Isakson Applauds House Passage of Landmark Legislation to Improve Veterans’ Community Care

WASHINGTON – U.S. Senator Johnny Isakson, R-Ga., applauded today’s passage by the U.S. House of Representatives of bipartisan legislation that will strengthen veterans’ healthcare services at the U.S. Department of Veterans Affairs (VA) while streamlining its community care programs to ensure efficient, timely and quality care.

S.2372, the John S. McCain III, Daniel K. Akaka and Samuel R. Johnson VA Maintaining Internal Systems and Strengthening Integrated Outside Networks (MISSION) Act, called the VA MISSION Act for short, builds on legislation previously introduced by Isakson and Sen. Jon Tester, D-Mont., to consolidate and improve VA community care programs. The legislation also includes provisions to improve VA’s ability to hire high-quality healthcare professionals, expand VA caregiver benefits to veterans of all eras and establish a process to evaluate and reform VA’s existing facilities to best serve veterans.

The bill also authorizes and appropriates funding for the VA to continue the Veterans Choice Program until the new, streamlined ‘Veterans Community Care Program’ established in this legislation is implemented. Acting VA Secretary Robert Wilkie notified Congress last week that funding for the program will run out as early as May 31, 2018.

“This bicameral, bipartisan legislation is truly a testament to what can be accomplished when Congress works together,” said Isakson. “These reforms are some of the most significant changes proposed to-date to improve the VA’s current healthcare delivery system to help provide veterans with more choice and fewer barriers to care. I’d like to thank Chairman Roe, Senator Tester and our committee members from both chambers and on both sides of the aisle for their support. I applaud today’s bipartisan House action, and I urge the Senate to follow suit and quickly pass this legislation so we can send this bill to the president’s desk.”

The VA MISSION Act would establish a permanent, streamlined ‘Veterans Community Care Program’ to provide veterans with access to health care and services in their own communities.

In addition, the legislation will help improve existing VA health care and services by removing barriers for VA healthcare professionals to practice telemedicine, strengthening processes for opioid prescribing by VA and community care providers, and eliminating impediments to hiring and retention of VA healthcare professionals.

The VA MISSION Act also expands eligibility for the VA's Program of Comprehensive Assistance for Family Caregivers to veterans of all generations.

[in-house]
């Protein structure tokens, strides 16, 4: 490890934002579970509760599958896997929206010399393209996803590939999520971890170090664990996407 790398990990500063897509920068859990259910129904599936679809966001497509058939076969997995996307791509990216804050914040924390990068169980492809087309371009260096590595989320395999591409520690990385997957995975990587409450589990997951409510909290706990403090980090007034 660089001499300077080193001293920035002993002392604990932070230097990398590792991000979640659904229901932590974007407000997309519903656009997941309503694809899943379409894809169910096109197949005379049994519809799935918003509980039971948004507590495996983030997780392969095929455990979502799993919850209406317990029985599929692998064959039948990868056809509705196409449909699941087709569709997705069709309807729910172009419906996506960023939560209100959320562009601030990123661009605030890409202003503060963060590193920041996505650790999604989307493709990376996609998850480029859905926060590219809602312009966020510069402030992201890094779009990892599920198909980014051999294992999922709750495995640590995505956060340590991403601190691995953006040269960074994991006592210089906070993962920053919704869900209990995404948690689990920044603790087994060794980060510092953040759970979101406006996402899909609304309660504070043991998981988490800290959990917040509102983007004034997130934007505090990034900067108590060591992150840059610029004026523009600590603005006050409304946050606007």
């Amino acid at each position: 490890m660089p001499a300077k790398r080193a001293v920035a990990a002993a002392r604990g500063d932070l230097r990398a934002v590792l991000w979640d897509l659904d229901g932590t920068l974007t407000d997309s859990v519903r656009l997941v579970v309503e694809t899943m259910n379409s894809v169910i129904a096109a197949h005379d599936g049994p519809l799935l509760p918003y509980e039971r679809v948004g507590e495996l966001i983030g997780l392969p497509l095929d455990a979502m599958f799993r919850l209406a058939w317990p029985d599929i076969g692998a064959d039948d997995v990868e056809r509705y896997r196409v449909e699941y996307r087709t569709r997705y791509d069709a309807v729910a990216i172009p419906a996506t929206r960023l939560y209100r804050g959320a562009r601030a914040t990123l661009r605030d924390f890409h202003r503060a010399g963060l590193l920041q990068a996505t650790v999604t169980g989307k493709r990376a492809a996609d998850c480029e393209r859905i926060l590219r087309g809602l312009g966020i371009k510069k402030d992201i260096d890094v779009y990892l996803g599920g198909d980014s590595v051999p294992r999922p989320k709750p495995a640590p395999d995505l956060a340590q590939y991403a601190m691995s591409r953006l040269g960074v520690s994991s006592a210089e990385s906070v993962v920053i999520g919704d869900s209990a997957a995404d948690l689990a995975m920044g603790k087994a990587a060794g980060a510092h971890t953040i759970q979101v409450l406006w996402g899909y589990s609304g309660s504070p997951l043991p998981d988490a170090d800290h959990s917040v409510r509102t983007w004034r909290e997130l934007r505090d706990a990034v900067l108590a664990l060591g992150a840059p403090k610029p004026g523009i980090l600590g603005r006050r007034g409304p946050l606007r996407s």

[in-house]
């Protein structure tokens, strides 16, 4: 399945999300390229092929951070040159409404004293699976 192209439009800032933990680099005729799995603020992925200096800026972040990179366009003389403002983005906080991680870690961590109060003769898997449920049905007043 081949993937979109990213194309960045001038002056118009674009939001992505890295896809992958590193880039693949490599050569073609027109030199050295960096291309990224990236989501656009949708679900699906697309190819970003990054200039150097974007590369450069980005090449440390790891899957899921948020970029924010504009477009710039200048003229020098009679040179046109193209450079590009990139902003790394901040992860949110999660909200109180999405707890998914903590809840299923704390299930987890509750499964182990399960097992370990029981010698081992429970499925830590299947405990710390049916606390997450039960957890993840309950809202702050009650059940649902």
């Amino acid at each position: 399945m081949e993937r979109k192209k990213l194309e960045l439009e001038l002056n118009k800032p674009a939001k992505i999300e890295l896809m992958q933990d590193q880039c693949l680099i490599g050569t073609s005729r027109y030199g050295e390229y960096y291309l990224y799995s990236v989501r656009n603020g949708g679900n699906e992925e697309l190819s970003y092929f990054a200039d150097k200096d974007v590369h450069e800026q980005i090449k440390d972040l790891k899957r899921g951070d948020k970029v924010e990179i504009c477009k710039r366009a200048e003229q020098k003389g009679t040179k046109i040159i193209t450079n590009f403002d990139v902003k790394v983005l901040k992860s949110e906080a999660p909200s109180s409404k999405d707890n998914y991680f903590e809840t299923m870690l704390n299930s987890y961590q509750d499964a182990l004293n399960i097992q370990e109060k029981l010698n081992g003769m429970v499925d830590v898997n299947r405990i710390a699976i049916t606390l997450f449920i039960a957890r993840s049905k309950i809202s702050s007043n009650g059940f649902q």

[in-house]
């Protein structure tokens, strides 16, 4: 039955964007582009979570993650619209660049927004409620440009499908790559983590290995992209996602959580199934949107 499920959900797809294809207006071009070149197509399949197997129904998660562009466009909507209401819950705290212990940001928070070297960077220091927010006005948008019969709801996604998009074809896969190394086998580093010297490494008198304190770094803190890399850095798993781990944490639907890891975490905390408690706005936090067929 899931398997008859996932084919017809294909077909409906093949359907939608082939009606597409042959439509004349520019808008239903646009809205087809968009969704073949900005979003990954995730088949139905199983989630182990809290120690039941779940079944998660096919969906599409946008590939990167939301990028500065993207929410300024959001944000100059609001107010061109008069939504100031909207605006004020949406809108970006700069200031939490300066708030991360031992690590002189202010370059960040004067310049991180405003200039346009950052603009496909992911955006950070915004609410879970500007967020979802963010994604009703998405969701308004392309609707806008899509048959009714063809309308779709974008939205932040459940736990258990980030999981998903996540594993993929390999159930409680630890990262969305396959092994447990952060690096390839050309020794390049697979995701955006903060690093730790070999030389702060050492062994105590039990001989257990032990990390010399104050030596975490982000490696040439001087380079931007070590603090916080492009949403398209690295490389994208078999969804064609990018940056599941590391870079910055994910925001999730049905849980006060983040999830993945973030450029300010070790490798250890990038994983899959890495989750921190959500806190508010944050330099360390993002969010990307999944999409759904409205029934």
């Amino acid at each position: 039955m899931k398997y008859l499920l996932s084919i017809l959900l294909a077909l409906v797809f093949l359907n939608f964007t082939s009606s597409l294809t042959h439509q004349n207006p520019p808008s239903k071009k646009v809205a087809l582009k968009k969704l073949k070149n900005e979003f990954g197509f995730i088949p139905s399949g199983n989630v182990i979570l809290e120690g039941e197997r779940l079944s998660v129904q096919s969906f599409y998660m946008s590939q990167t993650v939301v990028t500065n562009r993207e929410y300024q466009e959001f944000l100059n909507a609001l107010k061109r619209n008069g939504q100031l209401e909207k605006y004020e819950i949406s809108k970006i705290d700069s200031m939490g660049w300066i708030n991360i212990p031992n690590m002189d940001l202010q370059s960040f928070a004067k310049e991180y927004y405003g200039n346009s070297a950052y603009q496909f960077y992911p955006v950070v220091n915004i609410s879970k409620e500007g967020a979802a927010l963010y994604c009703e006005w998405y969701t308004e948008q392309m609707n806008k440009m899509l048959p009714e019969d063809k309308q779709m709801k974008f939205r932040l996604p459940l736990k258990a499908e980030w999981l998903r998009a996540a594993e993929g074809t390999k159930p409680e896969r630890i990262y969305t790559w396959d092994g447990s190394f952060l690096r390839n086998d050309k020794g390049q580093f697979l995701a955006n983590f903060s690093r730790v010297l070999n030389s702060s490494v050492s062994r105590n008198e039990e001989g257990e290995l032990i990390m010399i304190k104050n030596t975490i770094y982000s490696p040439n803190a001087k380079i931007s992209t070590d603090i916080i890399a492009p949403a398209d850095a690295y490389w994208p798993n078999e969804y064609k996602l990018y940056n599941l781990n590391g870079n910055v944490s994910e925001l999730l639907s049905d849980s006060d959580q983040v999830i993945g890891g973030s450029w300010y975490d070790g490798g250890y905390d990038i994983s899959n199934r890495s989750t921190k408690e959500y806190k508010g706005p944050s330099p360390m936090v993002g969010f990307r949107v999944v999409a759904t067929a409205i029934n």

A significant portion of this bipartisan, bicameral measure comes from Isakson and Tester’s bipartisan community care legislation, the Caring for Our Veterans Act, passed by the Senate Committee on Veterans’ Affairs in November 2017.

The full title of the legislation was amended on Tuesday, May 15, by House Committee of Veterans’ Affairs chairman U.S. Rep. Phil Roe, R-Tenn., to honor the lasting impact that U.S. Senator John McCain, R-Ariz., the late Senator Daniel Akaka, D-Hawaii, and U.S. Rep. Sam Johnson, R-Texas, have had on the lives of our nation’s veterans.

The VA MISSION Act has received broad support from leading veterans groups that represent millions of veterans in the United States. A group of 38 veteran and military advocacy organizations wrote to the House and Senate in support of the VA MISSION Act. Read a copy of the letter here.

Both the White House and Acting VA Secretary Wilkie have announced support for the bill.

The VA MISSION Act was passed by the House Committee on Veterans’ Affairs in a vote of 20-2 on May 8. Following its passage 347-70 by the full U.S. House of Representatives today, it now advances to the full U.S. Senate for a vote.

A one-page summary of the VA MISSION Act is available here, and a section-by-section summary is available here


The Senate Committee on Veterans’ Affairs is chaired by U.S. Senator Johnny Isakson, R-Ga., in the 115th Congress. Isakson is a veteran himself – having served in the Georgia Air National Guard from 1966-1972 – and has been a member of the Senate VA Committee since he joined the Senate in 2005. Isakson’s home state of Georgia is home to more than a dozen military installations representing each branch of the armed services as well as more than 750,000 veterans.